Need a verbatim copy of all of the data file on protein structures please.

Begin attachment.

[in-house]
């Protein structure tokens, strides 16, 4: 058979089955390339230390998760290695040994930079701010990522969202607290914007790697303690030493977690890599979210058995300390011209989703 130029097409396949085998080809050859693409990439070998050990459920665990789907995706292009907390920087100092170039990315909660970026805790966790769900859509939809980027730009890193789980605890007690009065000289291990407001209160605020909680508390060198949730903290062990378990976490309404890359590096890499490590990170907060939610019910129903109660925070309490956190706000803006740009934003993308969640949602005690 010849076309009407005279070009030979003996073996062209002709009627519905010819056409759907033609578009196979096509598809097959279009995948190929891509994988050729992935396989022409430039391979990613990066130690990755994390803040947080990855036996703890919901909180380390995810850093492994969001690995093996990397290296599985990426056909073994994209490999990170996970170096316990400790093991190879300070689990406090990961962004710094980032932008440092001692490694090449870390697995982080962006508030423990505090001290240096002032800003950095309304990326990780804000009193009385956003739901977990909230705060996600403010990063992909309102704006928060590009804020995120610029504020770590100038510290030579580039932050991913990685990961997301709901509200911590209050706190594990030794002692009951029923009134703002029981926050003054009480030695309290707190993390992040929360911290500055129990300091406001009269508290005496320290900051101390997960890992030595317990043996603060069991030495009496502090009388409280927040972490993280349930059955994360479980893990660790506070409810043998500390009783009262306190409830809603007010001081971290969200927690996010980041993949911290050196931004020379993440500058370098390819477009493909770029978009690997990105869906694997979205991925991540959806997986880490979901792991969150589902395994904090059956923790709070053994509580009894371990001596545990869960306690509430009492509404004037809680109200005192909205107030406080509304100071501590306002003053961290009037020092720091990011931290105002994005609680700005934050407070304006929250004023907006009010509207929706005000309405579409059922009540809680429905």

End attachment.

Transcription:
[in-house]
């Protein structure tokens, strides 16, 4: 058979089955390339230390998760290695040994930079701010990522969202607290914007790697303690030493977690890599979210058995300390011209989703 130029097409396949085998080809050859693409990439070998050990459920665990789907995706292009907390920087100092170039990315909660970026805790966790769900859509939809980027730009890193789980605890007690009065000289291990407001209160605020909680508390060198949730903290062990378990976490309404890359590096890499490590990170907060939610019910129903109660925070309490956190706000803006740009934003993308969640949602005690 010849076309009407005279070009030979003996073996062209002709009627519905010819056409759907033609578009196979096509598809097959279009995948190929891509994988050729992935396989022409430039391979990613990066130690990755994390803040947080990855036996703890919901909180380390995810850093492994969001690995093996990397290296599985990426056909073994994209490999990170996970170096316990400790093991190879300070689990406090990961962004710094980032932008440092001692490694090449870390697995982080962006508030423990505090001290240096002032800003950095309304990326990780804000009193009385956003739901977990909230705060996600403010990063992909309102704006928060590009804020995120610029504020770590100038510290030579580039932050991913990685990961997301709901509200911590209050706190594990030794002692009951029923009134703002029981926050003054009480030695309290707190993390992040929360911290500055129990300091406001009269508290005496320290900051101390997960890992030595317990043996603060069991030495009496502090009388409280927040972490993280349930059955994360479980893990660790506070409810043998500390009783009262306190409830809603007010001081971290969200927690996010980041993949911290050196931004020379993440500058370098390819477009493909770029978009690997990105869906694997979205991925991540959806997986880490979901792991969150589902395994904090059956923790709070053994509580009894371990001596545990869960306690509430009492509404004037809680109200005192909205107030406080509304100071501590306002003053961290009037020092720091990011931290105002994005609680700005934050407070304006929250004023907006009010509207929706005000309405579409059922009540809680429905």